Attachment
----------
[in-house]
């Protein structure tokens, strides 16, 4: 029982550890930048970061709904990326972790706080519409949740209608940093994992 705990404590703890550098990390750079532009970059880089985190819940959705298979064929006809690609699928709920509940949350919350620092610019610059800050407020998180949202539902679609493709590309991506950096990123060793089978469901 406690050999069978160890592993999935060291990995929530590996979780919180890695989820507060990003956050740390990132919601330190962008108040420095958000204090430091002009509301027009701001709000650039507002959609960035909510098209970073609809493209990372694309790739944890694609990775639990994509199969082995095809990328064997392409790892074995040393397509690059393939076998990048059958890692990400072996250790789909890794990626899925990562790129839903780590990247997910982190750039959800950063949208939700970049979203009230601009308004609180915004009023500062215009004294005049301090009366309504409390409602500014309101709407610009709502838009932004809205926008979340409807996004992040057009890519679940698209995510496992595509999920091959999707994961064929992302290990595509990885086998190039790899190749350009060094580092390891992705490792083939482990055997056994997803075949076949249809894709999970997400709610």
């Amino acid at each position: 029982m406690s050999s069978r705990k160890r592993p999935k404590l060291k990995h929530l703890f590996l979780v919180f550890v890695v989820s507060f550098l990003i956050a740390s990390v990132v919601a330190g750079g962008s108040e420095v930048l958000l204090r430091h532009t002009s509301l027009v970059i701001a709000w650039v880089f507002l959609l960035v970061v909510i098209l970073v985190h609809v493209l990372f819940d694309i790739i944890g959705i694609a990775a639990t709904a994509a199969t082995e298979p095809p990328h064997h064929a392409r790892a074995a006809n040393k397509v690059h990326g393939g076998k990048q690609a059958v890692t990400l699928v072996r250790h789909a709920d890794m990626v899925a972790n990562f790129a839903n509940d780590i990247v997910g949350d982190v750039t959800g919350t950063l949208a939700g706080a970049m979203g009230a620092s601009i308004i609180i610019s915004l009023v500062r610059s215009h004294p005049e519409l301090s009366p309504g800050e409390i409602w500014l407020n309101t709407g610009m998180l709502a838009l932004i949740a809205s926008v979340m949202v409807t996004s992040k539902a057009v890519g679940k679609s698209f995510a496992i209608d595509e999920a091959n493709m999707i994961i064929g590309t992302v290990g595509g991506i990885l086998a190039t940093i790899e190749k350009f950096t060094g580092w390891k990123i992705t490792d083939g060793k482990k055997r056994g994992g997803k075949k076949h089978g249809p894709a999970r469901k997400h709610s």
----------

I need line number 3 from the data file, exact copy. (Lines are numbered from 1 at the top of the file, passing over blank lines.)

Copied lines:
């Amino acid at each position: 029982m406690s050999s069978r705990k160890r592993p999935k404590l060291k990995h929530l703890f590996l979780v919180f550890v890695v989820s507060f550098l990003i956050a740390s990390v990132v919601a330190g750079g962008s108040e420095v930048l958000l204090r430091h532009t002009s509301l027009v970059i701001a709000w650039v880089f507002l959609l960035v970061v909510i098209l970073v985190h609809v493209l990372f819940d694309i790739i944890g959705i694609a990775a639990t709904a994509a199969t082995e298979p095809p990328h064997h064929a392409r790892a074995a006809n040393k397509v690059h990326g393939g076998k990048q690609a059958v890692t990400l699928v072996r250790h789909a709920d890794m990626v899925a972790n990562f790129a839903n509940d780590i990247v997910g949350d982190v750039t959800g919350t950063l949208a939700g706080a970049m979203g009230a620092s601009i308004i609180i610019s915004l009023v500062r610059s215009h004294p005049e519409l301090s009366p309504g800050e409390i409602w500014l407020n309101t709407g610009m998180l709502a838009l932004i949740a809205s926008v979340m949202v409807t996004s992040k539902a057009v890519g679940k679609s698209f995510a496992i209608d595509e999920a091959n493709m999707i994961i064929g590309t992302v290990g595509g991506i990885l086998a190039t940093i790899e190749k350009f950096t060094g580092w390891k990123i992705t490792d083939g060793k482990k055997r056994g994992g997803k075949k076949h089978g249809p894709a999970r469901k997400h709610s």